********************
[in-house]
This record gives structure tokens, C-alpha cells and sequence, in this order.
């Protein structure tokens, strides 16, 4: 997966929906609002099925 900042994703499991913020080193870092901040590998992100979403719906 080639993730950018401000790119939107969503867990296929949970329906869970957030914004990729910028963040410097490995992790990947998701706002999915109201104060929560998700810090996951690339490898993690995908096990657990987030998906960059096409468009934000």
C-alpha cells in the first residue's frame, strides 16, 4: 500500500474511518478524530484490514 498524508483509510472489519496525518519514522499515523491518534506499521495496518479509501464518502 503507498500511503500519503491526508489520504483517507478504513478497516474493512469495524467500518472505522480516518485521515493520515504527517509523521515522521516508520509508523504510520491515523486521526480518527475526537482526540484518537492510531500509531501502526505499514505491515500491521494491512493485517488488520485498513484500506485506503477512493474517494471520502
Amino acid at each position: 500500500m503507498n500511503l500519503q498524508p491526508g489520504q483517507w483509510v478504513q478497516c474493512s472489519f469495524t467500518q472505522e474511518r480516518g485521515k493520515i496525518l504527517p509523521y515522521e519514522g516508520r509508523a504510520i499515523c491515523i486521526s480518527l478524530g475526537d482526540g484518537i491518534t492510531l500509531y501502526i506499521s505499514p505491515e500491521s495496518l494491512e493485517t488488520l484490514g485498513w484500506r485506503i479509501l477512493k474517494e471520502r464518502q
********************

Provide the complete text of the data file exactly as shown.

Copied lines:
[in-house]
This record gives structure tokens, C-alpha cells and sequence, in this order.
């Protein structure tokens, strides 16, 4: 997966929906609002099925 900042994703499991913020080193870092901040590998992100979403719906 080639993730950018401000790119939107969503867990296929949970329906869970957030914004990729910028963040410097490995992790990947998701706002999915109201104060929560998700810090996951690339490898993690995908096990657990987030998906960059096409468009934000």
C-alpha cells in the first residue's frame, strides 16, 4: 500500500474511518478524530484490514 498524508483509510472489519496525518519514522499515523491518534506499521495496518479509501464518502 503507498500511503500519503491526508489520504483517507478504513478497516474493512469495524467500518472505522480516518485521515493520515504527517509523521515522521516508520509508523504510520491515523486521526480518527475526537482526540484518537492510531500509531501502526505499514505491515500491521494491512493485517488488520485498513484500506485506503477512493474517494471520502
Amino acid at each position: 500500500m503507498n500511503l500519503q498524508p491526508g489520504q483517507w483509510v478504513q478497516c474493512s472489519f469495524t467500518q472505522e474511518r480516518g485521515k493520515i496525518l504527517p509523521y515522521e519514522g516508520r509508523a504510520i499515523c491515523i486521526s480518527l478524530g475526537d482526540g484518537i491518534t492510531l500509531y501502526i506499521s505499514p505491515e500491521s495496518l494491512e493485517t488488520l484490514g485498513w484500506r485506503i479509501l477512493k474517494e471520502r464518502q